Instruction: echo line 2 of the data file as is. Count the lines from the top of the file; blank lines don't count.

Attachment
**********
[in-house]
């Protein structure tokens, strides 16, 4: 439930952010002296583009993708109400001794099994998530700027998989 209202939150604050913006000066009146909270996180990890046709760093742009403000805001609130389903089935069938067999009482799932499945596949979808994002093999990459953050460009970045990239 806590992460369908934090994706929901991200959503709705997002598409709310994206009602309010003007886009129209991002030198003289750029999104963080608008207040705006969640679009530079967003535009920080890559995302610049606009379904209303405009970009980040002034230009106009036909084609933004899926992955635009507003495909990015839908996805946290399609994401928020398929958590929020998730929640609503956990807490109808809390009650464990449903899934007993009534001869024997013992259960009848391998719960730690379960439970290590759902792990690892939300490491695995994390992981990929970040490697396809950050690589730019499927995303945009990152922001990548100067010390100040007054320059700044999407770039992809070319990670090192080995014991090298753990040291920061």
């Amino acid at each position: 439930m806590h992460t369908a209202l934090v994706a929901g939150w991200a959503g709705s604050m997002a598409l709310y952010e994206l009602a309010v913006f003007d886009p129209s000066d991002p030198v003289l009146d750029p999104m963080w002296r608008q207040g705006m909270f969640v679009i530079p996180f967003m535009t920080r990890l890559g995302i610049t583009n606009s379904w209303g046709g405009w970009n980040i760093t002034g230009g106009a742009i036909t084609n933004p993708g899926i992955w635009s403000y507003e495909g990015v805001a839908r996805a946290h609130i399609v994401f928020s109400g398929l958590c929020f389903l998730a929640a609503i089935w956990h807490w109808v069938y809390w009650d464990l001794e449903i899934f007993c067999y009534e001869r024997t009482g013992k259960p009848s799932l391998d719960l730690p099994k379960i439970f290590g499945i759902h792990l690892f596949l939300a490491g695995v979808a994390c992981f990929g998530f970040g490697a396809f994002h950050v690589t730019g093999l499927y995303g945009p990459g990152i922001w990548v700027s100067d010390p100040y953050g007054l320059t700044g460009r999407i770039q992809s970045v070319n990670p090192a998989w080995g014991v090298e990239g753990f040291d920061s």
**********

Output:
């Protein structure tokens, strides 16, 4: 439930952010002296583009993708109400001794099994998530700027998989 209202939150604050913006000066009146909270996180990890046709760093742009403000805001609130389903089935069938067999009482799932499945596949979808994002093999990459953050460009970045990239 806590992460369908934090994706929901991200959503709705997002598409709310994206009602309010003007886009129209991002030198003289750029999104963080608008207040705006969640679009530079967003535009920080890559995302610049606009379904209303405009970009980040002034230009106009036909084609933004899926992955635009507003495909990015839908996805946290399609994401928020398929958590929020998730929640609503956990807490109808809390009650464990449903899934007993009534001869024997013992259960009848391998719960730690379960439970290590759902792990690892939300490491695995994390992981990929970040490697396809950050690589730019499927995303945009990152922001990548100067010390100040007054320059700044999407770039992809070319990670090192080995014991090298753990040291920061």